For several cichlid species, nest size is an indirect indicator of male qualities. MACKAYE et al. (1990) studied the Mchenga (= Cyrtocara) eucinostomus (Regan, 1922) and observed a significantly higher frequency of visiting females in bigger nests. SCHAEDELIN & TABORSKY (2006) found that mating craters predict male individual capability and conditions in Cyathopharynx furcifer (Boulenger, 1898). Among Nile tilapia, a lek cichlid species, dominant males defend their territory by digging circular nests, picking up gravel with their mouth and putting it on the edges (LOWE-MCCONNELL 1958, GONÇALVES-DE-FREITAS & NISHIDA 1998). Courtship and mating occurs inside the nest (GONÇALVES-DE-FREITAS & NISHIDA 1998). Although nesting is a natural behavior of Nile tilapia, in our laboratory spawning also took place in aquaria and tanks without substrate for nest building. Thus, if the nest acts as a sexual selection character in Nile tilapia as it does for other cichlid species, mating success should decrease at its absence. However, during the reproductive process females may choose attractive males' direct signs that enhance male mating success. In this study we aimed to test the effect of nest deprivation on the mating success in Nile tilapia, and to access the relationship between other characters of dominant males (aggressiveness, courtship frequency, and body condition) and mating success, with and without a nest substrate.
MATERIAL AND METHODS
Nile tilapia, Oreochromis niloticus (Linnaeus, 1758), were obtained from a commercial supplier and maintained first in a hatchery (185 m3 tank) near the laboratory, and then in the laboratory for 15 days before experimentation started. Fishes stayed in 500 l indoor tanks (ca.1 fish/5 l) with non-chlorinated water, temperature ~27ºC and 12L:12D photoperiod (starting at 7:00 am). Biological filters and constant aeration ensured water quality. Commercial pellets for tropical fish were provided twice a day, to satiation.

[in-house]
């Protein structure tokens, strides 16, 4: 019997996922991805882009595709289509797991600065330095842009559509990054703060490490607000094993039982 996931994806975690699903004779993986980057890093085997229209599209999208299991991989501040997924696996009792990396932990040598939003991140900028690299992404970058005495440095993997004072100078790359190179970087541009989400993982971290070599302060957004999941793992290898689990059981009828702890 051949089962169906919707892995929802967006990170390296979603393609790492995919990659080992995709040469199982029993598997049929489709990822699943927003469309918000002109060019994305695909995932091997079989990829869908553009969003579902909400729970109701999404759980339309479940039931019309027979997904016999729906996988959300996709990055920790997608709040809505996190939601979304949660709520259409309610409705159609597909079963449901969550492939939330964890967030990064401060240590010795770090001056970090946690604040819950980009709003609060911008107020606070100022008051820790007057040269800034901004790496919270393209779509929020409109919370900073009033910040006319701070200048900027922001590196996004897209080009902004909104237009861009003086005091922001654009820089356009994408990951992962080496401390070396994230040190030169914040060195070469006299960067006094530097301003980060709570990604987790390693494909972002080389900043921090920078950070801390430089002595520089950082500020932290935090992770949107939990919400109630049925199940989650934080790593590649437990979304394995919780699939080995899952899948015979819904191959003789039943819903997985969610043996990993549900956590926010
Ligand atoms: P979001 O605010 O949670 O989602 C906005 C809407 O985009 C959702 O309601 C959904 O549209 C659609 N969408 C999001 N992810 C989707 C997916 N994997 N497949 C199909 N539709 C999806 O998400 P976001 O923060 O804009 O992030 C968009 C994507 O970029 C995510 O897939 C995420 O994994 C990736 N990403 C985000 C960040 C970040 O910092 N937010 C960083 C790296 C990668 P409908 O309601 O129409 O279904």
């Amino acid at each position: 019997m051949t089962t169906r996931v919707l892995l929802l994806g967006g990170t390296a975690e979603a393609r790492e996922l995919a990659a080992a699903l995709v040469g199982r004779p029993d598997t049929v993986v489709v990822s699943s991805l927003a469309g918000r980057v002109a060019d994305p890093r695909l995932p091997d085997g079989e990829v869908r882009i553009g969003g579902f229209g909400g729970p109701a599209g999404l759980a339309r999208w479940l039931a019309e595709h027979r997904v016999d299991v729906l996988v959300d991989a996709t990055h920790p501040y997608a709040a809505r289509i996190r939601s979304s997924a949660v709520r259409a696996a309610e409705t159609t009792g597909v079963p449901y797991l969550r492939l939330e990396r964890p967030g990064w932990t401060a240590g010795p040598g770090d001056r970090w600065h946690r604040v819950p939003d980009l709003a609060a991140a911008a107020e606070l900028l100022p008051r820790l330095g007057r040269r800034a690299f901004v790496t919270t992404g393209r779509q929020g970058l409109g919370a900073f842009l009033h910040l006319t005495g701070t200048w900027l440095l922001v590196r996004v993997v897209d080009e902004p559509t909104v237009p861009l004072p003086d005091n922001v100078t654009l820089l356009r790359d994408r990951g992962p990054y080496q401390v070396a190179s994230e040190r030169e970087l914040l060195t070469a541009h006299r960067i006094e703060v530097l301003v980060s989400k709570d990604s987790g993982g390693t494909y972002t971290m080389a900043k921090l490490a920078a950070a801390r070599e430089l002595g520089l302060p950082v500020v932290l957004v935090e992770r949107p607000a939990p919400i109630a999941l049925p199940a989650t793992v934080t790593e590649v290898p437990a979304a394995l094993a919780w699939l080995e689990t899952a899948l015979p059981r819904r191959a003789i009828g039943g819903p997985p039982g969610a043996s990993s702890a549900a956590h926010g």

The effect of nest deprivation on dominant male's mating success and sexual selection was investigated by removing gravel substrate. Thus, we performed two different treatments consisting of two males and three females kept on aquarium with substrate inside (INS, N = 9) or Non-substrate inside (NOS, N = 11). The fish were kept for 10 days in each condition. We used similar-sized fish under the INS and NOS conditions; males in each group were bigger than females, to follow the naturally-occurring pattern (see Tab. I).
In the two male and three female design, hierarchical dominance is established when the dominant male digs the nest and engages in reproduction; the subordinate male usually does not dig nests, stays near the surface and can only reproduces by sneaking (GONÇALVES-DE-FREITAS & NISHIDA 1998). In our research, the dominant male was considered the focal animal because it always engages in reproduction (GONÇALVES-DE-FREITAS & NISHIDA 1998). The dominant male reproductive behavior and the variables related to sexual selection in INS and NOS groups were compared. Procedures are described bellow.
Aquaria, manipulation, and housing conditions
The 60X60X40 cm aquaria (~140 l) had three walls covered with an opaque blue plastic to prevent visual contact among neighboring fish; the frontal wall was not covered for video recording. Blue is known to reduce stress (VOLPATO & BARRETO 2001) and improve reproduction (VOLPATO et al. 2004) in Nile tilapia. Water temperature was maintained at 27ºC in all treatments and the photoperiod was 12L:12D, starting at 7:00 am. The commercial pellets for tropical fish correspondedto 2% biomass and were offered twice a day (one hour after the light period had started and one hour before it ended). Continuous aeration and individual biological filters were provided for each aquarium, to keep adequate water conditions. Every four days, 25% of the aquaria water was removed and replaced by clean water (water was not replaced on the day fish were recorded). The pH was ~7.5, and ammonia ~0.25 ppm.
Fish manipulations were preceded by anesthesia (benzocaine 16 mg/ml). The animals were identified by different cuts on the upper part of the tail fin (see FERNANDES & VOLPATO 1993, HÖGLUND et al. 2005). Sexing was made by inspection of genital papillae stained with methylene blue so that the female oviduct opening would stand out. At the end of experiments, fish were killed by an overdose of anesthetic and were dissected for gonad inspection and confirmation of sexual maturity. Gonad maturation was assessed by macroscopic inspection, following descriptions for the Nile tilapia provided by BABIKER & IBRAHIM (1979) and by PAIVA et al. (1988).
Mating success of dominant fish in both treatments was measured by spawning frequency and latency (days) to spawn. For evaluation of mating success, each group (INS and NOS) was divided into two subgroups after observing the presence or absence of spawning (by female mouthbrooding). The characters analyzed are described as follows.